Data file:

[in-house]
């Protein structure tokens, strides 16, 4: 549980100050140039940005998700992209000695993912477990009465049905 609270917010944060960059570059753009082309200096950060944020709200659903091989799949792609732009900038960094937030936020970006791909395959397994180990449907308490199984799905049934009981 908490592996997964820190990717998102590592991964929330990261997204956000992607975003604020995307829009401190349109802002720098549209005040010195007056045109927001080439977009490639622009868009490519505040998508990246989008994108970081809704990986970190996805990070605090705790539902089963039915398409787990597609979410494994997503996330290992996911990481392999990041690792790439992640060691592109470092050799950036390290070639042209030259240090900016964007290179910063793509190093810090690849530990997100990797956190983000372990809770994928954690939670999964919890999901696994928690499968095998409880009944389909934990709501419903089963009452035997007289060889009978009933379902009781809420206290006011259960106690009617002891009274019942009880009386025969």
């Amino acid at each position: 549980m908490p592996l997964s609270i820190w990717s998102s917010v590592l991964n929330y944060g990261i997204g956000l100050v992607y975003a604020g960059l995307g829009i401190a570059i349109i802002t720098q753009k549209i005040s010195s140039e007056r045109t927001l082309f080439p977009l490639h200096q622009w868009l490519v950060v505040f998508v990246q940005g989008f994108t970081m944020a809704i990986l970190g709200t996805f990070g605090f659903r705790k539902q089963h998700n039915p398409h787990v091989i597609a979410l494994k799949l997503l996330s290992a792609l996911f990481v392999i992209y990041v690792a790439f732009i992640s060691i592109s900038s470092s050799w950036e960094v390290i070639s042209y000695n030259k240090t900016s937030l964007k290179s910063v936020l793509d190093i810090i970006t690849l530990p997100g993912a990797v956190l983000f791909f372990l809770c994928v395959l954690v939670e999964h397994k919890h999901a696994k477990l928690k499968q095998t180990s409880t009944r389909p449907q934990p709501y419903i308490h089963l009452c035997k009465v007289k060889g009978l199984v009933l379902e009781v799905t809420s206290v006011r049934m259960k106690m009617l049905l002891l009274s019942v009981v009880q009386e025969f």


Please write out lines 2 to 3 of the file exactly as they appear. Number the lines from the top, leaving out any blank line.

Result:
């Protein structure tokens, strides 16, 4: 549980100050140039940005998700992209000695993912477990009465049905 609270917010944060960059570059753009082309200096950060944020709200659903091989799949792609732009900038960094937030936020970006791909395959397994180990449907308490199984799905049934009981 908490592996997964820190990717998102590592991964929330990261997204956000992607975003604020995307829009401190349109802002720098549209005040010195007056045109927001080439977009490639622009868009490519505040998508990246989008994108970081809704990986970190996805990070605090705790539902089963039915398409787990597609979410494994997503996330290992996911990481392999990041690792790439992640060691592109470092050799950036390290070639042209030259240090900016964007290179910063793509190093810090690849530990997100990797956190983000372990809770994928954690939670999964919890999901696994928690499968095998409880009944389909934990709501419903089963009452035997007289060889009978009933379902009781809420206290006011259960106690009617002891009274019942009880009386025969």
């Amino acid at each position: 549980m908490p592996l997964s609270i820190w990717s998102s917010v590592l991964n929330y944060g990261i997204g956000l100050v992607y975003a604020g960059l995307g829009i401190a570059i349109i802002t720098q753009k549209i005040s010195s140039e007056r045109t927001l082309f080439p977009l490639h200096q622009w868009l490519v950060v505040f998508v990246q940005g989008f994108t970081m944020a809704i990986l970190g709200t996805f990070g605090f659903r705790k539902q089963h998700n039915p398409h787990v091989i597609a979410l494994k799949l997503l996330s290992a792609l996911f990481v392999i992209y990041v690792a790439f732009i992640s060691i592109s900038s470092s050799w950036e960094v390290i070639s042209y000695n030259k240090t900016s937030l964007k290179s910063v936020l793509d190093i810090i970006t690849l530990p997100g993912a990797v956190l983000f791909f372990l809770c994928v395959l954690v939670e999964h397994k919890h999901a696994k477990l928690k499968q095998t180990s409880t009944r389909p449907q934990p709501y419903i308490h089963l009452c035997k009465v007289k060889g009978l199984v009933l379902e009781v799905t809420s206290v006011r049934m259960k106690m009617l049905l002891l009274s019942v009981v009880q009386e025969f």